On Thursday, Mayor Wayne Brown will ask the council’s Transport and Infrastructure committee to push for a legislative change in the way transport strategy is delivered in Auckland by giving Auckland Council itself a bigger say. The Mayor also wants Auckland to have the ability to make other key regulatory decisions around transport, such as the ability to set its own parking fines.
Mayor Brown says that the Council’s current levers for influencing transport outcomes “are not working” because we have “an overly complex transport ecosystem, where Auckland has multiple sets of published transport priorities that do not align and lack democratic oversight“.
He notes that:
Auckland Council is the only council in New Zealand that does not have a direct formal role in preparing and approving the strategic direction for transport and the allocation of funding in support of that direction.
Under the current set of governance arrangements, crucial decisions that shape the transport system reside in the Regional Land Transport Plan process, which council has limited input into or oversight of. Council does not make decisions on:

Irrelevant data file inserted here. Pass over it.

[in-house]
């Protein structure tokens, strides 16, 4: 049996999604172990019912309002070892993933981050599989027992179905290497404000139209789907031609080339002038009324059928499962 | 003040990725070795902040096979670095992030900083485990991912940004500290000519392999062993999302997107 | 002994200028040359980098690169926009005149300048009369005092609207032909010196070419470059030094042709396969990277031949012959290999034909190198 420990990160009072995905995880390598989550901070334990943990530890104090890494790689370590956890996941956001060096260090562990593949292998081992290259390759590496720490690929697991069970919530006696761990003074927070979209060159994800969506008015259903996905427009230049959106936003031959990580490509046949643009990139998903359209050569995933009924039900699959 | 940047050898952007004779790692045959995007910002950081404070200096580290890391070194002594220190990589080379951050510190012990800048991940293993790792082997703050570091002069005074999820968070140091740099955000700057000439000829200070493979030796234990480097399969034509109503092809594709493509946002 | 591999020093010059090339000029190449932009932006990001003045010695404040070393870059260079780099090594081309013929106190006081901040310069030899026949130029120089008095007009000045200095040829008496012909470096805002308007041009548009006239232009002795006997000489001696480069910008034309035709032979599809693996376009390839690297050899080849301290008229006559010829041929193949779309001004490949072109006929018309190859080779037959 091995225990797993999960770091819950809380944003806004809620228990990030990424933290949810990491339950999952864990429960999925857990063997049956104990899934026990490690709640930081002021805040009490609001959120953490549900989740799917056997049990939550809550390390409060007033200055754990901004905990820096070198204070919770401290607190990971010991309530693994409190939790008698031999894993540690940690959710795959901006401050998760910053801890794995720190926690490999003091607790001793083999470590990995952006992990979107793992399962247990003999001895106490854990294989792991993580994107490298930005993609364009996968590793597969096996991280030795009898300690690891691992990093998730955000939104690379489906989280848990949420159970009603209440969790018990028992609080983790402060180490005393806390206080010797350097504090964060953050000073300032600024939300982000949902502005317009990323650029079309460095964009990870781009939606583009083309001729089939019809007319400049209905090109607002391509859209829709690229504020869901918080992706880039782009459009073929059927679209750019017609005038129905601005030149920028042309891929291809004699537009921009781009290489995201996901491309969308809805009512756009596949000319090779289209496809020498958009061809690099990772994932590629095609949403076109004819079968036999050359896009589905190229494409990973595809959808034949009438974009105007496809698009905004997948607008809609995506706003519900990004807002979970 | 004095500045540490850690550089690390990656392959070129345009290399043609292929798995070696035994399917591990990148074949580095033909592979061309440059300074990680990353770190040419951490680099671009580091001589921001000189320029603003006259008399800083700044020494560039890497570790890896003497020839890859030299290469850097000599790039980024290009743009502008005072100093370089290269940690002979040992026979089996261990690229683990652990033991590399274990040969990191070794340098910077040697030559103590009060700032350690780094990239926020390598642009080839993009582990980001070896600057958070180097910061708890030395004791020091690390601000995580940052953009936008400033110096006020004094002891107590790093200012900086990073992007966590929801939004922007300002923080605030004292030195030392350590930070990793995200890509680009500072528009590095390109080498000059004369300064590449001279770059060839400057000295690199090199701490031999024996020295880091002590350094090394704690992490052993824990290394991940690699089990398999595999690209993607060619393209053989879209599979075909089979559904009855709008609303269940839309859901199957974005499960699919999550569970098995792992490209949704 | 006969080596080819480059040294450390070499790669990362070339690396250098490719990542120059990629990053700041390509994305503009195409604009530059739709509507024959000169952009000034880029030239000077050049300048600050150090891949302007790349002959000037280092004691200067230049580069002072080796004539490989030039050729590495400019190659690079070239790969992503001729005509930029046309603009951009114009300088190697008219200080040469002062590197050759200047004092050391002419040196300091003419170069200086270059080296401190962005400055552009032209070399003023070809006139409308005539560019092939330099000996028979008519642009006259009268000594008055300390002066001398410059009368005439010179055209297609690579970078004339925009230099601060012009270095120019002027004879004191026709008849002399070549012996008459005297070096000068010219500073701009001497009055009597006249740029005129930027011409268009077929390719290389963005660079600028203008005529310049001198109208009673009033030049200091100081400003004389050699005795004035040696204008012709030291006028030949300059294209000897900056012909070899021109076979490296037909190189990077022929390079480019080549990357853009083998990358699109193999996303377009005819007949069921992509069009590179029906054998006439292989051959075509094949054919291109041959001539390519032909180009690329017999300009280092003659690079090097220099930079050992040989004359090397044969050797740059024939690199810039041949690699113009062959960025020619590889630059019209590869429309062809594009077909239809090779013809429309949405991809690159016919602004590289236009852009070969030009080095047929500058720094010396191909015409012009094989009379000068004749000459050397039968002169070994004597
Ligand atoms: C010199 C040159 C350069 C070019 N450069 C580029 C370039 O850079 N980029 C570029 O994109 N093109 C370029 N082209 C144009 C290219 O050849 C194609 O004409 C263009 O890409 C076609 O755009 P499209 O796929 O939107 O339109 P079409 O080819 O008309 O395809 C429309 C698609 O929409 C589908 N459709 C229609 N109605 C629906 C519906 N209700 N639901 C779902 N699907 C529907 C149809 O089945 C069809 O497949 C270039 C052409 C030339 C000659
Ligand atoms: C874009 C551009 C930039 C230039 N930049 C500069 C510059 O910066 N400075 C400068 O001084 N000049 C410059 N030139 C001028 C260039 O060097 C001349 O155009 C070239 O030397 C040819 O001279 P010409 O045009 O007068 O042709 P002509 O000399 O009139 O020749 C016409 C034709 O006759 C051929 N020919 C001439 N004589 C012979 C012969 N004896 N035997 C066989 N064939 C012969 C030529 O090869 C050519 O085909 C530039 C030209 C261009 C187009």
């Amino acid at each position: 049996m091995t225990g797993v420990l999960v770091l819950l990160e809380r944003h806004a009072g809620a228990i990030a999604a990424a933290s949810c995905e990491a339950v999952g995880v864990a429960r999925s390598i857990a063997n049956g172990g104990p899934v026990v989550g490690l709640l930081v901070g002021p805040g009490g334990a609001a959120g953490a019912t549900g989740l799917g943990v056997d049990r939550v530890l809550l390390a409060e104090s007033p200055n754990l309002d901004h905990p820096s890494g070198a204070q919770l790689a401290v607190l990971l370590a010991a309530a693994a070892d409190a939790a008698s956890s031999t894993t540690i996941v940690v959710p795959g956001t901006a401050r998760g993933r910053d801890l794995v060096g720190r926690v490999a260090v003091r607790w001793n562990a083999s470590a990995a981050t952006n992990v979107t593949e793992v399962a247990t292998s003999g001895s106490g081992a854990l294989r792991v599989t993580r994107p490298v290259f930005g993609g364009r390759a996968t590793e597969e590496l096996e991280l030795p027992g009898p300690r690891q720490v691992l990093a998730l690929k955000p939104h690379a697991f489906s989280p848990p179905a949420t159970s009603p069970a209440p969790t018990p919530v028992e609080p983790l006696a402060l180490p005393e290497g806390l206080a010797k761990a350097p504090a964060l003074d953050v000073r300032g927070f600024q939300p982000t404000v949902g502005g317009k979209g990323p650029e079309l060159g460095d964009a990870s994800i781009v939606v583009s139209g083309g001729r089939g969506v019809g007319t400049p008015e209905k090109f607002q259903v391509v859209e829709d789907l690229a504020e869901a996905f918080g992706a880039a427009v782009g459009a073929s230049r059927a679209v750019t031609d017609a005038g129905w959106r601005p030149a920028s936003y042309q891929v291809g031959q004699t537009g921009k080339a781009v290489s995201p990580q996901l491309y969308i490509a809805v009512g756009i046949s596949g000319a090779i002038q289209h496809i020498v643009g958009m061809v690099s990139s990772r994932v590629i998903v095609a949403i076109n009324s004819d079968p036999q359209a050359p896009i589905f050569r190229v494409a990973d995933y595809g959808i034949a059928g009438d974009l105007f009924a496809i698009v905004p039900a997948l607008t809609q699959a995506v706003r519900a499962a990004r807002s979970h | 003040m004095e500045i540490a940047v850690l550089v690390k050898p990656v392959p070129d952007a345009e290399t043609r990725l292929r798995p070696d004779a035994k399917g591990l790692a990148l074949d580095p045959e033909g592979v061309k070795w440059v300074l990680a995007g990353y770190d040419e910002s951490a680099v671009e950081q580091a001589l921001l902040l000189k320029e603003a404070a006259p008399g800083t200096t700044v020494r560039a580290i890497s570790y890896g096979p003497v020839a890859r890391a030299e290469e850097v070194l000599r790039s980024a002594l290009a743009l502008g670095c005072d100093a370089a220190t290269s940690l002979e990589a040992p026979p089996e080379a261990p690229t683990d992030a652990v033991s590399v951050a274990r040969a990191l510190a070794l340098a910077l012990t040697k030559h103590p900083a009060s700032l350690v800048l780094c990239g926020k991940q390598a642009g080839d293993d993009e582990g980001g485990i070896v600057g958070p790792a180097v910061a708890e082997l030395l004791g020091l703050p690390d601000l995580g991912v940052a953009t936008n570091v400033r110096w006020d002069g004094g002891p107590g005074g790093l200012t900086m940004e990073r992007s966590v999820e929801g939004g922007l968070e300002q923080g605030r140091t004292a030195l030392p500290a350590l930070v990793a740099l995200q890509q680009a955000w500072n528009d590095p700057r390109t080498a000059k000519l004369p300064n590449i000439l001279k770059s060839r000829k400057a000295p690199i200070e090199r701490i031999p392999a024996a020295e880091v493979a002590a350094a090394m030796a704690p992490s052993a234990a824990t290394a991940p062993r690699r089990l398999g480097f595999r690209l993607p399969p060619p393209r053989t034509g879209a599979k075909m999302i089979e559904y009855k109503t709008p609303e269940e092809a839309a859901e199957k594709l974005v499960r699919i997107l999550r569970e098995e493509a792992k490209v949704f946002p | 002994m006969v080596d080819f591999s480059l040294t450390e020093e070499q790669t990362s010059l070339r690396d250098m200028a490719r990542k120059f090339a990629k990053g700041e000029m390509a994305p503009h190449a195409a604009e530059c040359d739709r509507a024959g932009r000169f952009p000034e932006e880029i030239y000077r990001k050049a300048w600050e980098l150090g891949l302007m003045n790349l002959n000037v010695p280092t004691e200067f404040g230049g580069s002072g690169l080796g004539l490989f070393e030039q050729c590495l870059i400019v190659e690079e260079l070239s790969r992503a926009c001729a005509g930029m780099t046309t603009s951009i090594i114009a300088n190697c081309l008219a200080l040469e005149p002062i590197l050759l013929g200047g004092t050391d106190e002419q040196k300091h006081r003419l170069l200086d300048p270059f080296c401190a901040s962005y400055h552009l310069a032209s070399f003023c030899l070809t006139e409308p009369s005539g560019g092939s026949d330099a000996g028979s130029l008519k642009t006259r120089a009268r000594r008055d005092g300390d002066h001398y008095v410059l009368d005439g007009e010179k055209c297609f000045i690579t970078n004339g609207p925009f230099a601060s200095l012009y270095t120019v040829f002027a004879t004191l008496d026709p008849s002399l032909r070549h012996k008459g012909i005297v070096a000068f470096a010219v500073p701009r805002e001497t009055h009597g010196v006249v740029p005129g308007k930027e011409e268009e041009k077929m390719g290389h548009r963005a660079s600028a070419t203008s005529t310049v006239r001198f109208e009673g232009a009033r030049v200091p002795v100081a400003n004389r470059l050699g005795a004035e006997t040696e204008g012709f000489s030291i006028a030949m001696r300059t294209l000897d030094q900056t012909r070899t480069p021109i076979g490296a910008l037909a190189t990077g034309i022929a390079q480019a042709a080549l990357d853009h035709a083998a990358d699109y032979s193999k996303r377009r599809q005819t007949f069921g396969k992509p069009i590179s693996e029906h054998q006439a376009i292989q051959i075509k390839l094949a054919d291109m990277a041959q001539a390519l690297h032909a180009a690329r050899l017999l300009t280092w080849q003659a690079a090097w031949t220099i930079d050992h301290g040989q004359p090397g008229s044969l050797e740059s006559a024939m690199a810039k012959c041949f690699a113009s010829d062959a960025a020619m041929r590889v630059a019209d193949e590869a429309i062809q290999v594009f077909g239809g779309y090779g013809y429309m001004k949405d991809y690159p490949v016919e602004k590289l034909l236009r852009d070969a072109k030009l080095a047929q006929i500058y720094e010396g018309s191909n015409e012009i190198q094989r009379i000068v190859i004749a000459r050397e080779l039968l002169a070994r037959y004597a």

- The allocation of large programmes (such as safety, renewals, network optimisation) to more specific investments
- project sequencing – investments planned for delivery in the first three years of the RLTP have a higher degree of certainty than those included in years four and beyond
- the development and application of the process by which potential investments are prioritised against each other and the way in which some projects (especially larger projects) are designed and planned for delivery – both of these matters are crucial to determining the extent to which the outcomes council seeks are delivered upon in a cost effective manner.
Getting the transport strategy function out of Auckland Transport would be a good outcome. Currently, some of the biggest blockers to progress in Auckland reside in this part of AT – and without major changes in this area, either by AT via an internal restructure and/or by a more significant change such as the mayor is proposing here, then AT will continue to significantly underperform in delivering transport for the region.